I travelled to Brasov, Romania together with a team of experts from the European Centre for Disease Prevention and Control (ECDC). The task was to do a documentary in a TB clinic for children. The children are living in the hospital and undergoing medical treatment for at least 6 months. Some of them have lost their parents or siblings to tuberculosis. The clinic becomes their new home. One of the older girls takes on the role of mother. She watches, protects and cares for them. The youngest still dance and play as all children do, however they have to be grown up to swallow down adult-formulated antibiotics every day. The children were open and curious, taking an active part in my photography.
TB is still a significant problem in the European Union. The number of childhood TB cases reached at least 40,000 cases over the last decade.
Children with tuberculosis (TB) are usually not given high priority in national TB control programmes despite increasing recognition that they are a vulnerable and important group. Children suffer severe TB related illness that contributes significantly to the overall burden of TB and potentially to overall child mortality. Worldwide, about 1 million TB cases occur each year in children (under 15 years of age).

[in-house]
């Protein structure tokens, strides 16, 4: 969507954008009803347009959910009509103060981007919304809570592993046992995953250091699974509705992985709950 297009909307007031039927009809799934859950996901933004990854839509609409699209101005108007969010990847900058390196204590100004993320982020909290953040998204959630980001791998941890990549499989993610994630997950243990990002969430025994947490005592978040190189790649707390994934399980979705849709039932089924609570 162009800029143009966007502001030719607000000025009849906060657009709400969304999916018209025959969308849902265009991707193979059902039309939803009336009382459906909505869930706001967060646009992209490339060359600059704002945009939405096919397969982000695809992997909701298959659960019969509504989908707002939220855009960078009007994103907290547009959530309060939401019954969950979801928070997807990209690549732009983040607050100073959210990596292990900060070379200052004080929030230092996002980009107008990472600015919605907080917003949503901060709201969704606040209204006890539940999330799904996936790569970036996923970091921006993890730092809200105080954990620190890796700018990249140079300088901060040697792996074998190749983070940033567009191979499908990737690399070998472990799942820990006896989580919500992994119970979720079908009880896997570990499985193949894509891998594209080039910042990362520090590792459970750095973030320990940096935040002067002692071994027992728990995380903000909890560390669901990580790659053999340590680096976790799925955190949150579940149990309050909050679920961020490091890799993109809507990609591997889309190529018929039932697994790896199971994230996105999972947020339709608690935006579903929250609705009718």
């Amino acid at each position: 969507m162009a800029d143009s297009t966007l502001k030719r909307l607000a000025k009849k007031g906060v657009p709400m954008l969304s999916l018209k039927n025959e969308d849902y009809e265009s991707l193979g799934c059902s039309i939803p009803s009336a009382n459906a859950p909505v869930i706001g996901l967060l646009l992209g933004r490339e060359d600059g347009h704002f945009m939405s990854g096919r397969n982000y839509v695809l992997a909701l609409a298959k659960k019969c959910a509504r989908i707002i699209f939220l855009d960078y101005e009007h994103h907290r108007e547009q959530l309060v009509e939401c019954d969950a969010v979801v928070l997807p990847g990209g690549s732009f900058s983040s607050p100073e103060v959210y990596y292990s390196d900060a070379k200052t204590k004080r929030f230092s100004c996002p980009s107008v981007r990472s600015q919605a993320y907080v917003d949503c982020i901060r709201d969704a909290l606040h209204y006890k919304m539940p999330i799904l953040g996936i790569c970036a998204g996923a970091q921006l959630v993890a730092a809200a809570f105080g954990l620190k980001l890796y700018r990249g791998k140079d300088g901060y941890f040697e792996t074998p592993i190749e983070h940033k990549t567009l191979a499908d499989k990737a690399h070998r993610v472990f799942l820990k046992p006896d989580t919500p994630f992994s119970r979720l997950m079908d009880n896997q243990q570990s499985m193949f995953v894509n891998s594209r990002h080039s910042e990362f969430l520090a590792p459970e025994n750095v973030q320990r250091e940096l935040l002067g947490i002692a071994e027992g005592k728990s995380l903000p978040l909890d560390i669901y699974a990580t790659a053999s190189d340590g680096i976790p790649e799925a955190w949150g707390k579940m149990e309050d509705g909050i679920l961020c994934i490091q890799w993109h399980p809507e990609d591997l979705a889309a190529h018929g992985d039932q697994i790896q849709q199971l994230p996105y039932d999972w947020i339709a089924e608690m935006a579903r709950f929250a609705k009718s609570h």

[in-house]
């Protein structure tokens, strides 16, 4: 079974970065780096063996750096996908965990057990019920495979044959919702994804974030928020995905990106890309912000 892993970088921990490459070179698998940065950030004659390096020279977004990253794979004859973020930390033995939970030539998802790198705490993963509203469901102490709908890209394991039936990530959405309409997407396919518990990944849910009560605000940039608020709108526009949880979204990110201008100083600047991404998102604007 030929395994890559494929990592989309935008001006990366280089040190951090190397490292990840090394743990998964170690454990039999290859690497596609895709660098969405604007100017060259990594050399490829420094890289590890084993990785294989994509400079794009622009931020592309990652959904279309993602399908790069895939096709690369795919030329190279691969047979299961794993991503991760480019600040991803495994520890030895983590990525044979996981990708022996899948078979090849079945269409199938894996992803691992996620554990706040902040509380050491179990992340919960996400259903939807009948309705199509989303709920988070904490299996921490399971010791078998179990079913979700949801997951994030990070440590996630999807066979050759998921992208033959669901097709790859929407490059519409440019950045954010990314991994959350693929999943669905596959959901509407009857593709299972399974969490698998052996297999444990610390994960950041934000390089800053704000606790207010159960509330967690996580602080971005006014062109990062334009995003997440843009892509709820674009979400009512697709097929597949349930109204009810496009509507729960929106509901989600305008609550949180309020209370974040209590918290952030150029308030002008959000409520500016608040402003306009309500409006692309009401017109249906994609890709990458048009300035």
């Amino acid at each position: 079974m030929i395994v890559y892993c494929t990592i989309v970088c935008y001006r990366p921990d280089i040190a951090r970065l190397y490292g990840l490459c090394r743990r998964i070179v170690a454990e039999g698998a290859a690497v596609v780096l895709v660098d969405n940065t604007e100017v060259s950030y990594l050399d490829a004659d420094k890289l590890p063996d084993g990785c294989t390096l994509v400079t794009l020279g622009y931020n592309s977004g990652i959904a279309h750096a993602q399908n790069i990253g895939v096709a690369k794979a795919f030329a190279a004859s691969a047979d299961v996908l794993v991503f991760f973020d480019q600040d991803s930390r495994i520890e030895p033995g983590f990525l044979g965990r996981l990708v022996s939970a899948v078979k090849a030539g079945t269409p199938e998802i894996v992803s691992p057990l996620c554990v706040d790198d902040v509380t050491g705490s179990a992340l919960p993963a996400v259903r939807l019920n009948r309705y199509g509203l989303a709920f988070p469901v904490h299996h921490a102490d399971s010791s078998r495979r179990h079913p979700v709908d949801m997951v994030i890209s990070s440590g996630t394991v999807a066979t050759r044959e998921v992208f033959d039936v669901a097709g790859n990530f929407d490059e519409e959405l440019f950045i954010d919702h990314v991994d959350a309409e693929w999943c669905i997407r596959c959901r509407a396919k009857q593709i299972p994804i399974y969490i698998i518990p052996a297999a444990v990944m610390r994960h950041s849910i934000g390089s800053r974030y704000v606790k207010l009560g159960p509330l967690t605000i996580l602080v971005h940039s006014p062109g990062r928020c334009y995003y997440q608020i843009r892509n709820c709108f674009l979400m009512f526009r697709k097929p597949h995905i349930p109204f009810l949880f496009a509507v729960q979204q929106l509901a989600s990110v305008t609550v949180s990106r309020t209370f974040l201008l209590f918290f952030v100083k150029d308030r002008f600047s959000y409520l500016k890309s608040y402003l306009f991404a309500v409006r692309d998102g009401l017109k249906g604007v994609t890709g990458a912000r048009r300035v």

The story of the children of Brasov highlights the importance for specific research and programmes to combat childhood TB.
This mission was funded by the Stop TB programme of the World Health Organization (WHO) in collaboration with ECDC.